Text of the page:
Aug 14, 2014

Good Christian Music (IS OUT THERE!)


To start, I’m not sure what the general perception of United Pursuit / United Pursuit Band was or is, or if anyone even has a perception of these folks. But in my strange synapses, United Pursuit equated to Jesus Culture or a more charismatic Chris Tomlin, and I wasn’t interested.

That incorrect assumption fell far short of the truth.

I must state that I have not been a long-standing fan of UP, and therefore do not know their discography like I know, say, Led Zeppelin or Sojourn. Nonetheless, Michael Ketterer and United Pursuit’s The Wild Inside breaks free of many Christian music stereotypes.

The record breaks the ice with hauntingly honest, if repetitive, “Wild One.” The brutal honesty of this track gave me hope for the rest of the album. NOTE: I’m someone who listens straight through an album for the same reason one doesn’t read only two chapters of a novel. “Wild One” faces our own helpless estate and begs for mercy, without succumbing to cliché after cliché. Acoustic guitar and vocals, nothing else, sets the tone for the project as a whole. This is Michael’s prayer. And that’s ok. We have a window into King David’s musical prayers, after all.

Switching gears from the acoustic intro, “Awaken the Child” grabbed me and told me this album was something I was going to enjoy. Adding a very tasteful loop to a solid drum part, the second track builds action exceedingly well. Despite not normally loving “ohs” and “ahs”, the chorus ends with a well timed vocalise. It’s great. No lie. Lyrically, while not exactly a Gadsby hymn, “Awaken the Child” solidly progresses The Wild Inside’s plot, while throwing in a mixolydian outro and some excellent electric bass hammer-on fills. I’d like to hear some more at this point.

“For Freedom” gives me more. Again, not quite a modern day hymn, but heart-felt hymns and prayerful pleas give this track a very pleasing feel. Rotating between syncopated and back beat drums through the pre-chorus, chorus, and post-chorus into another verse drew the ear forward, asking what comes next. What comes next? Gang vocals on the bridge. Well done, United Pursuit.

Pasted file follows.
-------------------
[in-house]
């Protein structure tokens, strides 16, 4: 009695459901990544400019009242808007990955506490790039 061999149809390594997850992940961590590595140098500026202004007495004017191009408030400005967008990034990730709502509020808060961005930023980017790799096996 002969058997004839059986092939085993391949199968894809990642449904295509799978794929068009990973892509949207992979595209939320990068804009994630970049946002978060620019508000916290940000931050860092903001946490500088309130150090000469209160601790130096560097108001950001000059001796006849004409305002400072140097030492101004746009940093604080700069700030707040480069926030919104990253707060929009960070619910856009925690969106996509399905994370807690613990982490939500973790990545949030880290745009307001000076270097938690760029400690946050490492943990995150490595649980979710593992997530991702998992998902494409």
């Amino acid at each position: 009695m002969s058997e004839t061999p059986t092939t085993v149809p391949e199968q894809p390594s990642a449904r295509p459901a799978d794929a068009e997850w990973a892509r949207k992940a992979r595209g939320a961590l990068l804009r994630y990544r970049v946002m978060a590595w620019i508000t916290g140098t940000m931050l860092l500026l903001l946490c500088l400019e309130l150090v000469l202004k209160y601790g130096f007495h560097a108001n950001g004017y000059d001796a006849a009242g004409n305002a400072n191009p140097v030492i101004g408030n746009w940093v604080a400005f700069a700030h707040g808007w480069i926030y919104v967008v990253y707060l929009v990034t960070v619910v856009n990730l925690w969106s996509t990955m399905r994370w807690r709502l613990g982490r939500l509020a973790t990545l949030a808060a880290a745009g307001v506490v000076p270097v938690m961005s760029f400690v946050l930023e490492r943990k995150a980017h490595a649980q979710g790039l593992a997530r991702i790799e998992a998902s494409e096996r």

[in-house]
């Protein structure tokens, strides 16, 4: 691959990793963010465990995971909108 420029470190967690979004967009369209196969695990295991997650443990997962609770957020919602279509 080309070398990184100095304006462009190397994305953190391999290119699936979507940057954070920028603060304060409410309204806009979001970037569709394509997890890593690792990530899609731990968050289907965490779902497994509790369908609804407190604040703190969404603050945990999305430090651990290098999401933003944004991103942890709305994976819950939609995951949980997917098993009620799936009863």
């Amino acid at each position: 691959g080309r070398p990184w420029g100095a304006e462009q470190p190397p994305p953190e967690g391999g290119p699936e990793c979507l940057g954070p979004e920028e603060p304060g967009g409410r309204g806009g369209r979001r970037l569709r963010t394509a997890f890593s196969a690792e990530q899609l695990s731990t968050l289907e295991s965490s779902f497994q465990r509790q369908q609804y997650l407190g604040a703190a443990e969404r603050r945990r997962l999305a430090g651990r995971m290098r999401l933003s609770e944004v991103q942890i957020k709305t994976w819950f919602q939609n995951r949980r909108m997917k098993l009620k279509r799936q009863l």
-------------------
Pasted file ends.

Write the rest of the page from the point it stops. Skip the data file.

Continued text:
Jumping ahead to “Shine.” Unreal. Loops. Padded drums. Syncopated toms. Psalms references. This track is perfect. And we’re only through one stanza. Chorus escalates afterwards and diminishes into another verse. One more chorus and we’re into an interlude in the relative minor. This is excellent. Repeating “You are my God and Your love endures forever” with heavy, haunting drums in the background, Ketterer has escalated this junk. Perfection. A heavily distorted guitar and electronic riff take the track back into another pass at the bridge, this time with a driving backbeat. A two minute outro ties a gorgeous bow on the track. A bow with more extended electric bass riffs, harkening back to “Awaken the Child.”

After a few mellow tracks building anticipation, the album climaxes at “The Real Thing.” Despite using the overused “generation” lyric that the 2000s worship songs rely on, MK & UP focus the listener’s attention where it belongs - “we need Your Spirit.” Begging for fulfillment, the track declares, “You’re the only thing that we want.” After the band drops out, leaving a nearly a cappella chorus, horns add a refreshing change of pace to the song. A gang vocal section and spoken word outro later, The Wild Inside has only to resolve itself with a few postlude songs.

Good Christian music is out there. Yes, most of the well known stuff is horrendous. Yes, those artists pander to a particular crowd with no regard for historical hymns or musical prowess. But as Michael Ketterer and United Pursuit prove with this album, just because a band is Christian doesn’t mean they’re terrible. In coming weeks and months, I’d like to show that MK & UP isn’t the only group of talented folks who also love Jesus.

Tags michael ketterer united pursuit ccm christian chris tomlin jesus culture reblog